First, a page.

The Supreme Court panel is expected to rule on the following issues:
 1. Whether Mr. Obiano truly engaged in acts of multiple registrations as a voter contrary to the provisions of the Electoral Act which forbids such acts,
2. Whether the alleged multiple registrations if proven are enough to disqualify Obiano from contesting the Governorship of Anambra State,
3. In the light of several conflicting judgments relied upon, whether Mr. Obiano or Chike Obidigbo was the authentic governorship candidate of All Progressives Grand Alliance (APGA) in the election,
4. Whether the voters register used in the conduct of Anambra State governorship election, which INEC admitted it revised and updated ‘to correct errors’ less than three days to the holding of the election, is a valid voter’s register when the Electoral Act expressly prohibited such action,
 5. Whether the postponement and holding of election in Obosi ward in Idemili North local government area on a Sunday was not calculated to disenfranchise over 51,230 voters in that Christian populated area and a presumed stronghold of All Progressives Congress (APC) and its candidate, Chris Ngige,
6. Whether the Supplementary election held by INEC in 16 local government areas of Anambra State on the 30th of November 2013 after it had declared the entire election as “inconclusive” is valid in law,
7. Whether the failure of entire staff of INEC that conducted the election to swear to the mandatory oath of neutrality before the High Court registry was enough to nullify the entire election,
8. Whether the disenfranchisement of hundreds of thousands of voters in Anambra including the PDP governorship candidate, Mr. Tony Nwoye, his parents, siblings and relations did not amount to a substantial violation of the Electoral Act that should result in the outright nullification of the election,
9. Whether the respondents’ brief of argument filed out of time by lawyers to Mr. Obiano and APGA respectively will be countenanced in the determination of the appeals in the absence of any application by them to regularize their papers.
10. Whether the Election Petition Tribunal and Court of Appeal had the jurisdiction to entertain allegations of multiple possession of voter’s card as a ground for disqualification of a candidate under the constitution.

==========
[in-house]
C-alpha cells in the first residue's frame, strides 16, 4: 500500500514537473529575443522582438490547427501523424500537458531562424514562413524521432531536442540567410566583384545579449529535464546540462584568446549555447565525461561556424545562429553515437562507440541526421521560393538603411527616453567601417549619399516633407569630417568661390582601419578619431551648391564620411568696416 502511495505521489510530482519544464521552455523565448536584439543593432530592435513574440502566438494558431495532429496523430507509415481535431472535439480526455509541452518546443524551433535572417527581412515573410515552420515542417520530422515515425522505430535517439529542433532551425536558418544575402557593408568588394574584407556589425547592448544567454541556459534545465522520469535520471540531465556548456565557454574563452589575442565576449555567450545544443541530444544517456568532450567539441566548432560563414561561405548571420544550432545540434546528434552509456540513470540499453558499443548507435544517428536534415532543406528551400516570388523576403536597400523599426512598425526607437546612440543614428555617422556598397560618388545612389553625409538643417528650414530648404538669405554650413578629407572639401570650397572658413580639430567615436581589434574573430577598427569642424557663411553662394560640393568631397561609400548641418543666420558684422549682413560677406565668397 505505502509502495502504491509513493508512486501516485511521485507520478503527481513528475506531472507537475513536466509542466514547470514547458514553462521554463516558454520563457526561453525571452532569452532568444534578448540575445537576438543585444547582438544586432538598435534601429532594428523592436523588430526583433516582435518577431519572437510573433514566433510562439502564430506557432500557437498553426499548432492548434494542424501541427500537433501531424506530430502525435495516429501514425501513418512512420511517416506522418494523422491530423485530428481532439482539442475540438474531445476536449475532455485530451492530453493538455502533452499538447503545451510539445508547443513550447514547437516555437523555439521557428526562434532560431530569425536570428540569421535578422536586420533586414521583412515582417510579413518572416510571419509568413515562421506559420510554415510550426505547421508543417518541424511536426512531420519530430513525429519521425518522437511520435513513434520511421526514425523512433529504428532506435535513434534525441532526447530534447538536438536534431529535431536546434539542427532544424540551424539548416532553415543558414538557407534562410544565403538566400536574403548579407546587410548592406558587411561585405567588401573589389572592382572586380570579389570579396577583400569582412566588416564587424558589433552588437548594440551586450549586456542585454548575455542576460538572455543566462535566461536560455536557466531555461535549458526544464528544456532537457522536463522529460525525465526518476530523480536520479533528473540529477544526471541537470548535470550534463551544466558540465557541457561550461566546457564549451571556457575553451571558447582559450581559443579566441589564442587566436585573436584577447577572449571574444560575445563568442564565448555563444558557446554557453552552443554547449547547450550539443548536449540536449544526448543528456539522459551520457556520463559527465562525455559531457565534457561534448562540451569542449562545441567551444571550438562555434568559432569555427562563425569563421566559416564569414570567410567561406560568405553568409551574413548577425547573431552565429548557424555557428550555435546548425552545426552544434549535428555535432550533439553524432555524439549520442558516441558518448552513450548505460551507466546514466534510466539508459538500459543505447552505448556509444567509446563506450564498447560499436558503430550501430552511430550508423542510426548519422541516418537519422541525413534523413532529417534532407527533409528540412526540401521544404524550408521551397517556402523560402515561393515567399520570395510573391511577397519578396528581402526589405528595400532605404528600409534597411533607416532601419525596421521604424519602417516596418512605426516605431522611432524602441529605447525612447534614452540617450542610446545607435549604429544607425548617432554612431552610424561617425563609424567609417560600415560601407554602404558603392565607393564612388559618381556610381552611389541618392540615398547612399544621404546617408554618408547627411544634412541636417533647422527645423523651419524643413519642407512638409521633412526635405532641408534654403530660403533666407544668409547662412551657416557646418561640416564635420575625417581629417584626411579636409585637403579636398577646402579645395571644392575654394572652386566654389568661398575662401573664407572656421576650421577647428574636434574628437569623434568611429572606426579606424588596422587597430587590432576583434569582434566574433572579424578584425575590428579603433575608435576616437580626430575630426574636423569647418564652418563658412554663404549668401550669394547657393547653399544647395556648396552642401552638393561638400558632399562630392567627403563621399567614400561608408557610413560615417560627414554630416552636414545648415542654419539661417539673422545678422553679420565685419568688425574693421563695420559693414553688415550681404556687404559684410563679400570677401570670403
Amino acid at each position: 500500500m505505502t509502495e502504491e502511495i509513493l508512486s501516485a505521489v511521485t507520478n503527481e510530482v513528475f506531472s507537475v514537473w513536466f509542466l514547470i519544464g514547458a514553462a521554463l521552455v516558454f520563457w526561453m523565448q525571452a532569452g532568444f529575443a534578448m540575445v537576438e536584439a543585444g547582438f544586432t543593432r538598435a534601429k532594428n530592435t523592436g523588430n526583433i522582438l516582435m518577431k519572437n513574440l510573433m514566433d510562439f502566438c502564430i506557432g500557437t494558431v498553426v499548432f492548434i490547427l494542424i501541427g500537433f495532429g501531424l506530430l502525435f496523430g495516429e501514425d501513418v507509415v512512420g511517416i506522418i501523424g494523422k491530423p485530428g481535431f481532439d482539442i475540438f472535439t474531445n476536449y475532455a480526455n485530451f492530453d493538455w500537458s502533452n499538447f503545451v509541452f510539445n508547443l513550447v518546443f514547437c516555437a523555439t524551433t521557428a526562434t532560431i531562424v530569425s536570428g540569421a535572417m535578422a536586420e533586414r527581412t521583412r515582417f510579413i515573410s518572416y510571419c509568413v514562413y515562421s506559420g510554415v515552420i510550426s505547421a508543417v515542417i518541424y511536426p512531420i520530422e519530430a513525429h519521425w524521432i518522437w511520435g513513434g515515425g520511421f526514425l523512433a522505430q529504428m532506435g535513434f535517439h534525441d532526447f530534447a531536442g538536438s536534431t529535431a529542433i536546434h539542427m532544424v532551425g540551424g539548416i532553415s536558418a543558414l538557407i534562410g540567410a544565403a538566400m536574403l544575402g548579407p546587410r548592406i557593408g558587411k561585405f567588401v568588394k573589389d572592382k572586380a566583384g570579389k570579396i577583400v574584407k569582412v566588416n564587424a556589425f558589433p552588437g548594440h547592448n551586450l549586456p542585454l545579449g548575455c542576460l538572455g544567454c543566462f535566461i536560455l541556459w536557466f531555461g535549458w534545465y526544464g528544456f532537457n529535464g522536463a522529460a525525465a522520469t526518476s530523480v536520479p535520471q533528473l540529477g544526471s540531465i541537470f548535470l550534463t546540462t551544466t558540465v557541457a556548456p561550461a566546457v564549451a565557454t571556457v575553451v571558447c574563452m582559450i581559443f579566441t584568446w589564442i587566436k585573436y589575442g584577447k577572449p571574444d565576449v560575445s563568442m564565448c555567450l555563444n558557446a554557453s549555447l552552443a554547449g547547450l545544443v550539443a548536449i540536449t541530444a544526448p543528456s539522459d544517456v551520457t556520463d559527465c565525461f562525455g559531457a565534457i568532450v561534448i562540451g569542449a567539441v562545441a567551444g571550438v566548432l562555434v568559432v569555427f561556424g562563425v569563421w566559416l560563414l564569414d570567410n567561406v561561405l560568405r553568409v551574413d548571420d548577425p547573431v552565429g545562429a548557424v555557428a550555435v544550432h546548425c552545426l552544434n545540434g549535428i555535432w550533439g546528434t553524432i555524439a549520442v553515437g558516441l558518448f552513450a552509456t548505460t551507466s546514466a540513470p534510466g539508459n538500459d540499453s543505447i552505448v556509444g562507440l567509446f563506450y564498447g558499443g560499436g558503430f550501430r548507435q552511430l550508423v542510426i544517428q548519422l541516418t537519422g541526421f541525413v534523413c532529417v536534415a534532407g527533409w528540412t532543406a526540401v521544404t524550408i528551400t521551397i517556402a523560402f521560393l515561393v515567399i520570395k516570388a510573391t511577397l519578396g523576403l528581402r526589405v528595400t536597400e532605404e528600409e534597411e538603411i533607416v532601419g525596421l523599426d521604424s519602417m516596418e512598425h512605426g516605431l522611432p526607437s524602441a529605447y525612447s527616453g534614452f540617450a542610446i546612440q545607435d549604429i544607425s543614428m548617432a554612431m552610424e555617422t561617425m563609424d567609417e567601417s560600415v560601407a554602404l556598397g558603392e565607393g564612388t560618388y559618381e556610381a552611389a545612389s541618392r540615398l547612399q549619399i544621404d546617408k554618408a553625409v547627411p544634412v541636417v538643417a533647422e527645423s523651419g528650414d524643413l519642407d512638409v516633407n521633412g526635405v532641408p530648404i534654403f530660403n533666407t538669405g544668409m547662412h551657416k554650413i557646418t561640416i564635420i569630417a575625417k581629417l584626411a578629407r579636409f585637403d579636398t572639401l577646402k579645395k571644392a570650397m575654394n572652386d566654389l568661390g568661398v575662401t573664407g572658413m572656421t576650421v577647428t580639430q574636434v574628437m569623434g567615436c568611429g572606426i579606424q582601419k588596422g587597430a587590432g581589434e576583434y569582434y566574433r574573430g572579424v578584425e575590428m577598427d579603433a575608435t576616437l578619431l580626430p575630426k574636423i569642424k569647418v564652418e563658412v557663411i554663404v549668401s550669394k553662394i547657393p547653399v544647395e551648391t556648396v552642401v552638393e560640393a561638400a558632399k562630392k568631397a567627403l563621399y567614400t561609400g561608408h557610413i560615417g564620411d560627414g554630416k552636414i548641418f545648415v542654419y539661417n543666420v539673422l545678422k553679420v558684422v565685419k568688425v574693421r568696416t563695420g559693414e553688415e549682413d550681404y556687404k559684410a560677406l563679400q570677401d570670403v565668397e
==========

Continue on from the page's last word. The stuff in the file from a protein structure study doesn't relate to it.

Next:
The petitioners commended Justice Aloma Mukthar for her “uncommon work” to “sanitize the judicial process, combat judicial corruption and enthrone fairness in the judiciary,” adding that her efforts had yielded fruit with the firing of “bad eggs in the judiciary from the Federal and State High Courts.” They regretted that some people in the society were “bent on sabotaging these noble efforts, thus the pressing need for eternal vigilance on the part of all stakeholders.”
In its petition, Anambra Watch requested “the immediate reconstitution of the panel,” urging the CJN to personally head a new panel.
Justice Mohammed may be elevated to the position of CJN once the incumbent retires mid-November this year. A new CJN is appointed by the Nigerian President on the recommendation of National Judicial Council, but subject to Senate approval.
The other members of the Supreme Court panel on the Anambra governorship election are Justices Muntaka-Coomasie, Bode Rhodes-Vivour, Nwali Ngwuta, Kumai Akaas, Olukayode Ariwoola and Inyang Okoro.
In May 2014, in a case involving Mr. Igbeke and Senator Margery Okadigbo, a full text of the judgment written by Justice Suleiman Galadima of the Supreme Court was leaked and published online at least 24 hours before it was delivered. An investigation by the Federal Judicial Service Commission discovered that Mr. Igbeke and one Collins Okechukwu had bribed some of the law clerks in the Supreme Court in order to obtain an advanced copy of the judgment.
The FJSC fired six court clerks implicated in the deal. It also recommended the immediate prosecution of Mr. Igbeke, but the Nigerian Attorney-General has yet to act on the recommendation more than a year later.